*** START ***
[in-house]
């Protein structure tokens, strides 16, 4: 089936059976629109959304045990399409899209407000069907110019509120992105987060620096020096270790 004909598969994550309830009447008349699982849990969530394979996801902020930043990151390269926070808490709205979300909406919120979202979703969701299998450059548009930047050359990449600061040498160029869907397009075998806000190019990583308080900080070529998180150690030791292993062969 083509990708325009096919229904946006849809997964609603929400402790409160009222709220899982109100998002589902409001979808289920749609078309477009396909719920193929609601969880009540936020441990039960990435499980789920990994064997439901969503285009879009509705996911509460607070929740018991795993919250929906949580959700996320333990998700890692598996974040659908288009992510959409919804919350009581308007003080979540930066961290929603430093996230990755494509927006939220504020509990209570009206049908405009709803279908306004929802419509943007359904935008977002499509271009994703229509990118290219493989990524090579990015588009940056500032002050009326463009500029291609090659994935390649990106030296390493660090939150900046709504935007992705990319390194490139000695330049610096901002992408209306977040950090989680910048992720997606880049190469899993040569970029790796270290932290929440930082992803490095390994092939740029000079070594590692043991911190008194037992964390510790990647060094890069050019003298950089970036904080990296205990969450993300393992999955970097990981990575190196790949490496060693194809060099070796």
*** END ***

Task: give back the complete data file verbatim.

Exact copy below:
[in-house]
């Protein structure tokens, strides 16, 4: 089936059976629109959304045990399409899209407000069907110019509120992105987060620096020096270790 004909598969994550309830009447008349699982849990969530394979996801902020930043990151390269926070808490709205979300909406919120979202979703969701299998450059548009930047050359990449600061040498160029869907397009075998806000190019990583308080900080070529998180150690030791292993062969 083509990708325009096919229904946006849809997964609603929400402790409160009222709220899982109100998002589902409001979808289920749609078309477009396909719920193929609601969880009540936020441990039960990435499980789920990994064997439901969503285009879009509705996911509460607070929740018991795993919250929906949580959700996320333990998700890692598996974040659908288009992510959409919804919350009581308007003080979540930066961290929603430093996230990755494509927006939220504020509990209570009206049908405009709803279908306004929802419509943007359904935008977002499509271009994703229509990118290219493989990524090579990015588009940056500032002050009326463009500029291609090659994935390649990106030296390493660090939150900046709504935007992705990319390194490139000695330049610096901002992408209306977040950090989680910048992720997606880049190469899993040569970029790796270290932290929440930082992803490095390994092939740029000079070594590692043991911190008194037992964390510790990647060094890069050019003298950089970036904080990296205990969450993300393992999955970097990981990575190196790949490496060693194809060099070796």